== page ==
You have caused the colored men elected to
the Legislature in 1868 to be restored to seats
from which they had been unjustly ousted.
Under the auspices of your military command?
er and of the Governor the Legislature has
been so reorganized that its legislation will be
in the interests of freedom and justice. You
have thrown around every citzen the protection
of the Civil Rights bill; you have caused to be
Ingrafted upon the Constitution of the United
States the Fourteenth and Fifteenth Amend?
ments; you have complete power to enforce
the provisions of the Civil Rights bill and
those Amendments; you have hedged around
the rights of all citizens by all sorts of defences.
Enactments could hardly do more. What can?
not be done to defend the rights, the lives, the
liberty and property of the citizen by the pro?
visions already made, and those now proposed
to be enacted by Congress, and which will
doubtless be enacted soon, can hardly be con?
sidered within the scope of legislative enact?
Let us not deceive ourselves. Bass this
measure without the Bingham amendment,
and we shall ere long have the "Georgia ques?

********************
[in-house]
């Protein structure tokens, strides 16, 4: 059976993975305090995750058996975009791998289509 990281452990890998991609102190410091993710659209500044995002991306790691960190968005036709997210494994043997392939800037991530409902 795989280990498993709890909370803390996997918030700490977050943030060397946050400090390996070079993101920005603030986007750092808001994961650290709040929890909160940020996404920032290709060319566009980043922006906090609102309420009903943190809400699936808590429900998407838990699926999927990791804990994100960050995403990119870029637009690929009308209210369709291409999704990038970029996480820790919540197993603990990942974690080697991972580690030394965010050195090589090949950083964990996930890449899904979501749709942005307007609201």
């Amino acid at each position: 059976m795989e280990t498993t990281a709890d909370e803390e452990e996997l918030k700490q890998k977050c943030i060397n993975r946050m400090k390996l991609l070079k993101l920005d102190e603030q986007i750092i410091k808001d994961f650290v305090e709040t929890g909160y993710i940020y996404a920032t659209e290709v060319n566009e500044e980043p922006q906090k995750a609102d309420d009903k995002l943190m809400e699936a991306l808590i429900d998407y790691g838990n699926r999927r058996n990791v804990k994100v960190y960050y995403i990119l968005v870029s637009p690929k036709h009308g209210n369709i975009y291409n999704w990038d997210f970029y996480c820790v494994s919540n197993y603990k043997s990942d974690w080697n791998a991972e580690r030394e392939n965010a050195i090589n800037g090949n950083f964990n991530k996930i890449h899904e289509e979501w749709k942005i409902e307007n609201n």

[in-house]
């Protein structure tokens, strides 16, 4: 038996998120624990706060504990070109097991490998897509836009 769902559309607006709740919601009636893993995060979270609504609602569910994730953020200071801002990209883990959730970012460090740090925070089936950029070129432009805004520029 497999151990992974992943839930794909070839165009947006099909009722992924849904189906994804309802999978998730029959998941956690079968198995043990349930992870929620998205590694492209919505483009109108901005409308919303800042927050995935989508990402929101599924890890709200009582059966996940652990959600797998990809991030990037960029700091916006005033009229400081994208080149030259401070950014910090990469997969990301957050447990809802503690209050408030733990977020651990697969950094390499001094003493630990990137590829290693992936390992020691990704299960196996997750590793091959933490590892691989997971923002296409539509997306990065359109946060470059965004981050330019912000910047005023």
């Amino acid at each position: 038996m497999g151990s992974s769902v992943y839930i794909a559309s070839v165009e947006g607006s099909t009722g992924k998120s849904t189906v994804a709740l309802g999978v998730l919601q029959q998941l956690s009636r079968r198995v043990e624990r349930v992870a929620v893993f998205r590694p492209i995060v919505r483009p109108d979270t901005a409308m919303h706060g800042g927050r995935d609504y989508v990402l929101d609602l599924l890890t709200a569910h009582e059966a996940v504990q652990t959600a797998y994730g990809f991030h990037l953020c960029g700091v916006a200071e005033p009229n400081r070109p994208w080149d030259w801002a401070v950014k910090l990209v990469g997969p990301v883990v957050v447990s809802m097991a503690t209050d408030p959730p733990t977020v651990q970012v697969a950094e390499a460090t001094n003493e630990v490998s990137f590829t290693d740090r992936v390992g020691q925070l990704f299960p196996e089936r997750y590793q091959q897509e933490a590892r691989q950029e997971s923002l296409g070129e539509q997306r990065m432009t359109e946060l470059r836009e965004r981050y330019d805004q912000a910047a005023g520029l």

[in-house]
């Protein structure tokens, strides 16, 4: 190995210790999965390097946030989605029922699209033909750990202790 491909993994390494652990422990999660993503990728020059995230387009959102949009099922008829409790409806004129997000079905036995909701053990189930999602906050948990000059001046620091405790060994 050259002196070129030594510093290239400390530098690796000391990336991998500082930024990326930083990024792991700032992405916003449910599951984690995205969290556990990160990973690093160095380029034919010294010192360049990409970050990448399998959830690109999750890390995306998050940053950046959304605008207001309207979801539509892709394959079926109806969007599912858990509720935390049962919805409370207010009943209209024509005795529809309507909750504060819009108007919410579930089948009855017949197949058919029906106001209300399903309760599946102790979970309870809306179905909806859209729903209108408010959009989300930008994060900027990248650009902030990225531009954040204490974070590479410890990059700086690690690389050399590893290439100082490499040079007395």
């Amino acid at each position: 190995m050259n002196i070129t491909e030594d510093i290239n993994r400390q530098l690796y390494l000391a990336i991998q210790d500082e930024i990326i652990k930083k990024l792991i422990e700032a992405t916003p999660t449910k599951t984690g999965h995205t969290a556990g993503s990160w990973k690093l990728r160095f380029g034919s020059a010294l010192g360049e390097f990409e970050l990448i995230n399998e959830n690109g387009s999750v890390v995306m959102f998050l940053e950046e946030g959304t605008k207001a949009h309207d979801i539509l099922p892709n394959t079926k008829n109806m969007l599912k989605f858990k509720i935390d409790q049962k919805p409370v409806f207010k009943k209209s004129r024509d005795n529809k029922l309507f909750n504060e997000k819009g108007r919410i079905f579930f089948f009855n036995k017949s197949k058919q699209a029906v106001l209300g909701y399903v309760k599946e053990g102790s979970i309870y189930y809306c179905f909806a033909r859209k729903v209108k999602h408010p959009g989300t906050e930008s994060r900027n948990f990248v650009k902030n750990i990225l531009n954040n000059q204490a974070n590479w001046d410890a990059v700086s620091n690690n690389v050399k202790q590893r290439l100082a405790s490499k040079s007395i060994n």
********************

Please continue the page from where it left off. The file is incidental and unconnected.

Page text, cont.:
tion" before us j>gain. Can it be supposed that
bitterness, party strife, outrage and violence
will be decreased by a measure which is in pal?
pable violation of the organic law you have
approved and enacted for Georgia? Will
Democratic citizens of Georgia be induced to
join the Republican party because, having just
punished thcin for infractions of that Constitu?
tion, you now permit, nay enact, a violation of
its spirit and purposes by our own political
If Georgia be not in a condition to elect
State officers who will do all that such officers
can properly do for the reign of order and law,
then let us hold her under the power which the
rebellion of her people has rendered paramount
to all other power as she is now placed.